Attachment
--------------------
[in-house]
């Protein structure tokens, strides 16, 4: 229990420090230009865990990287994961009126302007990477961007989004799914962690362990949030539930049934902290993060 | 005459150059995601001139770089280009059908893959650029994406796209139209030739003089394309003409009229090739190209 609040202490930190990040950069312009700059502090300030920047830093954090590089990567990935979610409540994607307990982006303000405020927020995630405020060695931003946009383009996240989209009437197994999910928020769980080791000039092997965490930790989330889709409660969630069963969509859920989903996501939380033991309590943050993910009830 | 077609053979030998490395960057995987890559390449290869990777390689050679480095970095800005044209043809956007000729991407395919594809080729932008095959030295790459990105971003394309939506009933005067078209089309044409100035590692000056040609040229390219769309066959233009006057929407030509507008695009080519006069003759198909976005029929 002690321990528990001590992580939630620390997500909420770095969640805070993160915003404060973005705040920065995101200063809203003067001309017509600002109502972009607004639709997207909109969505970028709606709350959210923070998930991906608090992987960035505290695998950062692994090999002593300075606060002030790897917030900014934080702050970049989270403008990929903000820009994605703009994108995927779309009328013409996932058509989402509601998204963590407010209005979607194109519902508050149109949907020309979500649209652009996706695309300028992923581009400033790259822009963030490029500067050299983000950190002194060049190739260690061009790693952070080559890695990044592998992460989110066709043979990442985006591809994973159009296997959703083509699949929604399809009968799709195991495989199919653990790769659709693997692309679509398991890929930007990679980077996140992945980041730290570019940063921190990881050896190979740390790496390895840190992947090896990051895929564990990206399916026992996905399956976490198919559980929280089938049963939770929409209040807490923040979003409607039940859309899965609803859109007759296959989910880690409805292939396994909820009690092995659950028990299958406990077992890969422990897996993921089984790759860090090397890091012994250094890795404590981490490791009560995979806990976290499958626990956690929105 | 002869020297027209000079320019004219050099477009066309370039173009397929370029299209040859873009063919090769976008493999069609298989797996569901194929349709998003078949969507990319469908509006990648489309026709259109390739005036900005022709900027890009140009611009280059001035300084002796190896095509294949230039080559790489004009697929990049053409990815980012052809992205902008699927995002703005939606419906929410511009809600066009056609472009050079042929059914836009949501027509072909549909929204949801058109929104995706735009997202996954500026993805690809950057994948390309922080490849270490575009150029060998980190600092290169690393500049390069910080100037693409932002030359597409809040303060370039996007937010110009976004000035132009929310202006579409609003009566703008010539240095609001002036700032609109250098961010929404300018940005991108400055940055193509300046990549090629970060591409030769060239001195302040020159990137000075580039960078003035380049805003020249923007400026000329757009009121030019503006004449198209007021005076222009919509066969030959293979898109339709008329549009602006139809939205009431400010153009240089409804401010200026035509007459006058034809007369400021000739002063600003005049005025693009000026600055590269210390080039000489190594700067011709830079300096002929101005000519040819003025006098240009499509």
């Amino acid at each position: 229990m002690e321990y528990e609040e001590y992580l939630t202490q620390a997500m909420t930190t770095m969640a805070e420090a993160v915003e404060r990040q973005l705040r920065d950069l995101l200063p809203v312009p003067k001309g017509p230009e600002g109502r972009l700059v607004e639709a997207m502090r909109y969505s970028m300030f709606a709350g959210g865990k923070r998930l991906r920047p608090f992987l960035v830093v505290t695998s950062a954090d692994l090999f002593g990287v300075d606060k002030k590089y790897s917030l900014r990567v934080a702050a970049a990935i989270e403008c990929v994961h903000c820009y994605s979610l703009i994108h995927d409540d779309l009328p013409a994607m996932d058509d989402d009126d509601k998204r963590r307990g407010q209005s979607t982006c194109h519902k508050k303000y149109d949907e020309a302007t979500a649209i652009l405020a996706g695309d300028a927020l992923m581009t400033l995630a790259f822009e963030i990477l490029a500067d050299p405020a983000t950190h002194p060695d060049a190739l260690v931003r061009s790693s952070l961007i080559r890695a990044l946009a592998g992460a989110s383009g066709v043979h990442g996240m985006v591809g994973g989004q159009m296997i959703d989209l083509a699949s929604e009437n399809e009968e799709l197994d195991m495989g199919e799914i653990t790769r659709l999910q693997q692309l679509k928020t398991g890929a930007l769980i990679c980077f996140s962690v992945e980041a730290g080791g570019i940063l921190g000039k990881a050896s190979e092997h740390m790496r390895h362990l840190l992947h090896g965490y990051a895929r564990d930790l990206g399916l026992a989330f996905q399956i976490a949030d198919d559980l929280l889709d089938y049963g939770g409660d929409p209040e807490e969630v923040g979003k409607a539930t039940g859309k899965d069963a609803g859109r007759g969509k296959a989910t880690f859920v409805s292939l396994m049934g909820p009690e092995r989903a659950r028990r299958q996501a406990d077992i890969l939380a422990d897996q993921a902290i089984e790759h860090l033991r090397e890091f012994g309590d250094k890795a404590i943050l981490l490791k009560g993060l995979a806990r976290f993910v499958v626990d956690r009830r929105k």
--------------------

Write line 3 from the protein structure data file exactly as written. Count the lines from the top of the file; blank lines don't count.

């Amino acid at each position: 229990m002690e321990y528990e609040e001590y992580l939630t202490q620390a997500m909420t930190t770095m969640a805070e420090a993160v915003e404060r990040q973005l705040r920065d950069l995101l200063p809203v312009p003067k001309g017509p230009e600002g109502r972009l700059v607004e639709a997207m502090r909109y969505s970028m300030f709606a709350g959210g865990k923070r998930l991906r920047p608090f992987l960035v830093v505290t695998s950062a954090d692994l090999f002593g990287v300075d606060k002030k590089y790897s917030l900014r990567v934080a702050a970049a990935i989270e403008c990929v994961h903000c820009y994605s979610l703009i994108h995927d409540d779309l009328p013409a994607m996932d058509d989402d009126d509601k998204r963590r307990g407010q209005s979607t982006c194109h519902k508050k303000y149109d949907e020309a302007t979500a649209i652009l405020a996706g695309d300028a927020l992923m581009t400033l995630a790259f822009e963030i990477l490029a500067d050299p405020a983000t950190h002194p060695d060049a190739l260690v931003r061009s790693s952070l961007i080559r890695a990044l946009a592998g992460a989110s383009g066709v043979h990442g996240m985006v591809g994973g989004q159009m296997i959703d989209l083509a699949s929604e009437n399809e009968e799709l197994d195991m495989g199919e799914i653990t790769r659709l999910q693997q692309l679509k928020t398991g890929a930007l769980i990679c980077f996140s962690v992945e980041a730290g080791g570019i940063l921190g000039k990881a050896s190979e092997h740390m790496r390895h362990l840190l992947h090896g965490y990051a895929r564990d930790l990206g399916l026992a989330f996905q399956i976490a949030d198919d559980l929280l889709d089938y049963g939770g409660d929409p209040e807490e969630v923040g979003k409607a539930t039940g859309k899965d069963a609803g859109r007759g969509k296959a989910t880690f859920v409805s292939l396994m049934g909820p009690e092995r989903a659950r028990r299958q996501a406990d077992i890969l939380a422990d897996q993921a902290i089984e790759h860090l033991r090397e890091f012994g309590d250094k890795a404590i943050l981490l490791k009560g993060l995979a806990r976290f993910v499958v626990d956690r009830r929105k």